Tag Archives: fake ballplayers

Baseball Players That Actually Existed: George “Specs” Torporcer [day 4]

(See how I changed that up?  He sounds made-up, though — right?)

“Specs” was probably the first major-league ballplayer – and certainly the first infielder — to dare wear glasses on the field.  Basically, he may as well have been wearing a propeller on his head, that’s how much he stood out.  I mean, they called him “Specs”, for crying out loud

Here he is in all his bespectacled glory:

specs

An interview with Specs was featured in “The Glory of Their Times” by Lawrence Ritter, which if you have any interest in baseball whatsoever, you must procure immediately.  He had to quit coaching when his eyesight began to (really) fail, and eventually underwent what sounded like the most miserable surgery ever.  They operated on one eye at a time and the convalescence required that he basically lie in bed with one eye bandaged for an outrageous amount of time (a month?  It might have been longer) with no idea whether the surgery “took”…followed by the same thing with the other eye.  Unfortunately the first eye was a no-go, so after the second eye was done, poor Specs had to lie in the darkness wondering if he was blind.  And, when the bandages were removed, it turned out… sniff…  he was.  SPECS!  [as I shake my fist at a fickle and uncaring God]

Here’s a funny quote from his Wikipedia page that I hadn’t heard before:

  • Branch Rickey once told this story about Specs Toporcer: A 19-year-old boy who weighed 142 pounds and never had played a game of pro ball came off the field at Orange, New Jersey. I watched this kid and saw him take off his glasses and, with his hands outstretched, grope his way along the wall to the showers. My captain turned to me and said, For God’s sake, who sent him up? – Norman L. Macht, baseball writer and statistician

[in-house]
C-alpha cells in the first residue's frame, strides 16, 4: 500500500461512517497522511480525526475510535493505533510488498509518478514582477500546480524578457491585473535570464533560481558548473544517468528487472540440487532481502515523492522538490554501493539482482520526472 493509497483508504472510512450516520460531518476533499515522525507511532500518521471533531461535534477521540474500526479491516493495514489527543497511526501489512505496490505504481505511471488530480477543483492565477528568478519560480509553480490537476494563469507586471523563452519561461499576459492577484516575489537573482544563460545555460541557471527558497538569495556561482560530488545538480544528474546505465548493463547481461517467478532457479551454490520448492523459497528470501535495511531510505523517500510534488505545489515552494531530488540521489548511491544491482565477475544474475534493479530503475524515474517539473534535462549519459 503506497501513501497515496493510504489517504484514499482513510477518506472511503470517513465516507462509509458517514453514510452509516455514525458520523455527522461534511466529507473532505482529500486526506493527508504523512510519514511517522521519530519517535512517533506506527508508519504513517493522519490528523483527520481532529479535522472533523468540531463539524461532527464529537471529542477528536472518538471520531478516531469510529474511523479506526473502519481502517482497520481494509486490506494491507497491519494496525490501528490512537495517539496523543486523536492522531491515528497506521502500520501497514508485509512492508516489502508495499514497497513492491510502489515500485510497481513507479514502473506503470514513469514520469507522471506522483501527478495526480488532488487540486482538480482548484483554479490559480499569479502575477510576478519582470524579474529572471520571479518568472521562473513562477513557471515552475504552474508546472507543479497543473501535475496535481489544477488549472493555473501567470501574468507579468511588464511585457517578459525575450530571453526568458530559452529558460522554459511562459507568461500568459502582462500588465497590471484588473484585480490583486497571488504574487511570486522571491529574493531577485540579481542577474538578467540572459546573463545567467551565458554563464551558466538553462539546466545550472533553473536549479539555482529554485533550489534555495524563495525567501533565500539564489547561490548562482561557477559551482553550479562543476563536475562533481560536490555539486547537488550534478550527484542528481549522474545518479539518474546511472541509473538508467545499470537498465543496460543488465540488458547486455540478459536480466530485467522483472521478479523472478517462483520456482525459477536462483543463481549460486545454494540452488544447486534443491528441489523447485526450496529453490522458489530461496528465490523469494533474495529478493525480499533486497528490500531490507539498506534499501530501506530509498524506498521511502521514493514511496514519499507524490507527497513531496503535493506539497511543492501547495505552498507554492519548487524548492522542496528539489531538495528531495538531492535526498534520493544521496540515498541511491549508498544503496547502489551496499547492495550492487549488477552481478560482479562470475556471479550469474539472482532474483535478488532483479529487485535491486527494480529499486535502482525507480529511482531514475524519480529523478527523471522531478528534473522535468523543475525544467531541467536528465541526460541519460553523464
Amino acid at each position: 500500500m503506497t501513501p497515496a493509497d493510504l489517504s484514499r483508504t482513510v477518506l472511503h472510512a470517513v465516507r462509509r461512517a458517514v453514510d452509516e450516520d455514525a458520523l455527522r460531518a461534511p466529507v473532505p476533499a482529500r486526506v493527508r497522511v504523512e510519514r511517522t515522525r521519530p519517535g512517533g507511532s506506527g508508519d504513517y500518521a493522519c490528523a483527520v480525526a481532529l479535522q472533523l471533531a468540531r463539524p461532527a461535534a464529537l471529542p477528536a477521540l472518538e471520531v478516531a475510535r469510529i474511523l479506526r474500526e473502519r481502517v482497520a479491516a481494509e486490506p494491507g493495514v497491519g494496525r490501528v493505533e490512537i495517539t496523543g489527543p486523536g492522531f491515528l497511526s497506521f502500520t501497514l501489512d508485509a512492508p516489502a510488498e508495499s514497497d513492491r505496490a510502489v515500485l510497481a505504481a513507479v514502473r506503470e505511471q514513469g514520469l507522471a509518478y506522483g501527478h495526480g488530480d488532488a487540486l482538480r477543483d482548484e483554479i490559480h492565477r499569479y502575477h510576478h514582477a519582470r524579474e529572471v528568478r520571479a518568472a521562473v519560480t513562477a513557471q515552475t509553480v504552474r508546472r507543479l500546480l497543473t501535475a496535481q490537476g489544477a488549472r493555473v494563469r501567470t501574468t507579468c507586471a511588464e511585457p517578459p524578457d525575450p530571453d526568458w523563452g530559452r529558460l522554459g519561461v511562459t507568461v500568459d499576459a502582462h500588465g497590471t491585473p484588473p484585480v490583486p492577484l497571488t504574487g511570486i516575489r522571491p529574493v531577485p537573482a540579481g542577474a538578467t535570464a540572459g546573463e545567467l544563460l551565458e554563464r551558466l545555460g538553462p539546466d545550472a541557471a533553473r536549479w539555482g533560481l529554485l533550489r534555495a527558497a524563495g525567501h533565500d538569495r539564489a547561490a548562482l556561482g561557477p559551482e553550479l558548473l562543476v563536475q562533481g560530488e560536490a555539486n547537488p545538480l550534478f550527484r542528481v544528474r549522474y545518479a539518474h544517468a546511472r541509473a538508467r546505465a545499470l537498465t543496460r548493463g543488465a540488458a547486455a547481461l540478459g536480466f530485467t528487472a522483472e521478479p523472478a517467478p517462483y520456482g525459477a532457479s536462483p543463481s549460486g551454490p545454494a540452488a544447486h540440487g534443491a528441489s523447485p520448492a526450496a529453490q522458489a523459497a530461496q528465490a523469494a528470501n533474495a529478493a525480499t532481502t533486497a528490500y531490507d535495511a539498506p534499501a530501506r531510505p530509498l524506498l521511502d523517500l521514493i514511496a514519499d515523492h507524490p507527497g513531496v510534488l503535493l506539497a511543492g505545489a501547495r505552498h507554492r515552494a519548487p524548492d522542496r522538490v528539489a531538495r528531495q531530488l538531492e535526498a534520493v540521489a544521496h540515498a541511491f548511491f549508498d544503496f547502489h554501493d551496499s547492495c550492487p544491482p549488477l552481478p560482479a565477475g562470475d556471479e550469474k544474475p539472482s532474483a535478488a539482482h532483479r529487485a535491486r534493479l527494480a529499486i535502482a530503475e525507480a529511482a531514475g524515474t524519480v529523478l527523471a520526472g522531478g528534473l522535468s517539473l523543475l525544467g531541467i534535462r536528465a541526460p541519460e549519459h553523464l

• So, spectacle-wearers everywhere, raise a glass to Specs, who was representin’ going way back.

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    Baseball Players That Never Existed: Eddie “Eagle Eye” Wilcox [day 3]

    No one ever had the guts to ask what happened to “Eagle Eye”‘s other eye… or his other leg, for that matter. 

    capn

    Of course, no one ever needed to ask what happened to his depth perception and baserunning.  That was pretty evident.

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    Old Baseball Players That Never Existed II: “Kid” McGee [day 2]

    “Kid” McGee, hero newsie.  When called to service, he  gallantly stepped in from the ha’penny standing-room only/steerage area along the third base line to fill in for his World War I-, influenza-, and typhoid-ravaged team.

    kidmcgee1

    Kid, that walk on four straight balls miles outside your strike zone simply could not have happened without you.

    (Inspired by the fact that Babe Ruth apparently called everyone “Kid” because he was incapable of remembering names)

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    Thing of the Week: Baseball Players That Never Existed II [day 1]

    Everyone’s favorite feature about amusingly named yet fictional ballplayers is BACK!  [To see the last round  just go to the archives for Decemember 2-5, or click here, here, here, and here.]

    Meet “Snitty” Hoffmann.

    snitty_hoffmann

    He was famed for his extended sulks whenever he was forced to ride the pine — which was an all-too frequent occurrence as he was kind of a crappy ballplayer.  Hence, Snitty was usually in a snit.

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    Baseball Players That Never Existed [day 4]

    “Lightnin'” Jones

    lightningjones

    Yeah, it wasn’t his baserunning.

    A programming note:  New updates of “The Turning of the Worm” are on temporary hiatus…but don’t worry, it’ll be back, most likely mid-January.  Watch this space, etc.

    Next week’s Thing of the Week: Awkward Moments.  Tune in Monday for some skin-crawlin’ fun!

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